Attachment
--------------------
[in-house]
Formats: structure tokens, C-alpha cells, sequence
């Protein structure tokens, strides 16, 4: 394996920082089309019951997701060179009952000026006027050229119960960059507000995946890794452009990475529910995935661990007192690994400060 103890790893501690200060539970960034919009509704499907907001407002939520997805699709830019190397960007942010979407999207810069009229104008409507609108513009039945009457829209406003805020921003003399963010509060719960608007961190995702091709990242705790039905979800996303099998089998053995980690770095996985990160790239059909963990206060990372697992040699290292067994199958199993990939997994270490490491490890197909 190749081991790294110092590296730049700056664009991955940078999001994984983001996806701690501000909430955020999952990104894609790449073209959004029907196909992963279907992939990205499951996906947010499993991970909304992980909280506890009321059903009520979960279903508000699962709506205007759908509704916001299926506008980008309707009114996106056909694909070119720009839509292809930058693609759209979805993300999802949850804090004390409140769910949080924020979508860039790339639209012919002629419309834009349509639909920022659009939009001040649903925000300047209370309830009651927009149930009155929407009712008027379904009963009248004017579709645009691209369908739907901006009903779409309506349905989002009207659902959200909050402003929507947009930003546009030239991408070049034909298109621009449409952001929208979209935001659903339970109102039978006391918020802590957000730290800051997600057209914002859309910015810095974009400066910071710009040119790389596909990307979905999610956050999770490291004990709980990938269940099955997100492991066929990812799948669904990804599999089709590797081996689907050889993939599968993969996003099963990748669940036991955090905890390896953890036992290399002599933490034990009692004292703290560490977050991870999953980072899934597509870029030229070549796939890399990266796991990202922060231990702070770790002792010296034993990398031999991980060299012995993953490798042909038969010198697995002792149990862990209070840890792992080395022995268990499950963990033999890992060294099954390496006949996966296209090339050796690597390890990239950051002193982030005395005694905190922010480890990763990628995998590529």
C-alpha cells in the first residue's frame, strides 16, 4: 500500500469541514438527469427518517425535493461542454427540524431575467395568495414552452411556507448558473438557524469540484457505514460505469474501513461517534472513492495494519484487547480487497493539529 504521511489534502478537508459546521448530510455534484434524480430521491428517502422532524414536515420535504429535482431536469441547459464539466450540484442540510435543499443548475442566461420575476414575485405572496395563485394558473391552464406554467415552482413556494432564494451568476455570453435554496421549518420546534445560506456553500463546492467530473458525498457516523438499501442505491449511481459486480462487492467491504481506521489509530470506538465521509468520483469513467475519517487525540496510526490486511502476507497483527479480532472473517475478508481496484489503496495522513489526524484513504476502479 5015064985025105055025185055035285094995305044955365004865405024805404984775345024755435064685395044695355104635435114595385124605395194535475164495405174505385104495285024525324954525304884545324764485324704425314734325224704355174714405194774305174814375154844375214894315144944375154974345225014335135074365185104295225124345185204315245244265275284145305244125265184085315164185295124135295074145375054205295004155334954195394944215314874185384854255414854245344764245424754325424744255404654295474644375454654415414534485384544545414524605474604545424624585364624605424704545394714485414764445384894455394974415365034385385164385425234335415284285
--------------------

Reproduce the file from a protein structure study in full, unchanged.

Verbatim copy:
[in-house]
Formats: structure tokens, C-alpha cells, sequence
């Protein structure tokens, strides 16, 4: 394996920082089309019951997701060179009952000026006027050229119960960059507000995946890794452009990475529910995935661990007192690994400060 103890790893501690200060539970960034919009509704499907907001407002939520997805699709830019190397960007942010979407999207810069009229104008409507609108513009039945009457829209406003805020921003003399963010509060719960608007961190995702091709990242705790039905979800996303099998089998053995980690770095996985990160790239059909963990206060990372697992040699290292067994199958199993990939997994270490490491490890197909 190749081991790294110092590296730049700056664009991955940078999001994984983001996806701690501000909430955020999952990104894609790449073209959004029907196909992963279907992939990205499951996906947010499993991970909304992980909280506890009321059903009520979960279903508000699962709506205007759908509704916001299926506008980008309707009114996106056909694909070119720009839509292809930058693609759209979805993300999802949850804090004390409140769910949080924020979508860039790339639209012919002629419309834009349509639909920022659009939009001040649903925000300047209370309830009651927009149930009155929407009712008027379904009963009248004017579709645009691209369908739907901006009903779409309506349905989002009207659902959200909050402003929507947009930003546009030239991408070049034909298109621009449409952001929208979209935001659903339970109102039978006391918020802590957000730290800051997600057209914002859309910015810095974009400066910071710009040119790389596909990307979905999610956050999770490291004990709980990938269940099955997100492991066929990812799948669904990804599999089709590797081996689907050889993939599968993969996003099963990748669940036991955090905890390896953890036992290399002599933490034990009692004292703290560490977050991870999953980072899934597509870029030229070549796939890399990266796991990202922060231990702070770790002792010296034993990398031999991980060299012995993953490798042909038969010198697995002792149990862990209070840890792992080395022995268990499950963990033999890992060294099954390496006949996966296209090339050796690597390890990239950051002193982030005395005694905190922010480890990763990628995998590529």
C-alpha cells in the first residue's frame, strides 16, 4: 500500500469541514438527469427518517425535493461542454427540524431575467395568495414552452411556507448558473438557524469540484457505514460505469474501513461517534472513492495494519484487547480487497493539529 504521511489534502478537508459546521448530510455534484434524480430521491428517502422532524414536515420535504429535482431536469441547459464539466450540484442540510435543499443548475442566461420575476414575485405572496395563485394558473391552464406554467415552482413556494432564494451568476455570453435554496421549518420546534445560506456553500463546492467530473458525498457516523438499501442505491449511481459486480462487492467491504481506521489509530470506538465521509468520483469513467475519517487525540496510526490486511502476507497483527479480532472473517475478508481496484489503496495522513489526524484513504476502479 5015064985025105055025185055035285094995305044955365004865405024805404984775345024755435064685395044695355104635435114595385124605395194535475164495405174505385104495285024525324954525304884545324764485324704425314734325224704355174714405194774305174814375154844375214894315144944375154974345225014335135074365185104295225124345185204315245244265275284145305244125265184085315164185295124135295074145375054205295004155334954195394944215314874185384854255414854245344764245424754325424744255404654295474644375454654415414534485384544545414524605474604545424624585364624605424704545394714485414764445384894455394974415365034385385164385425234335415284285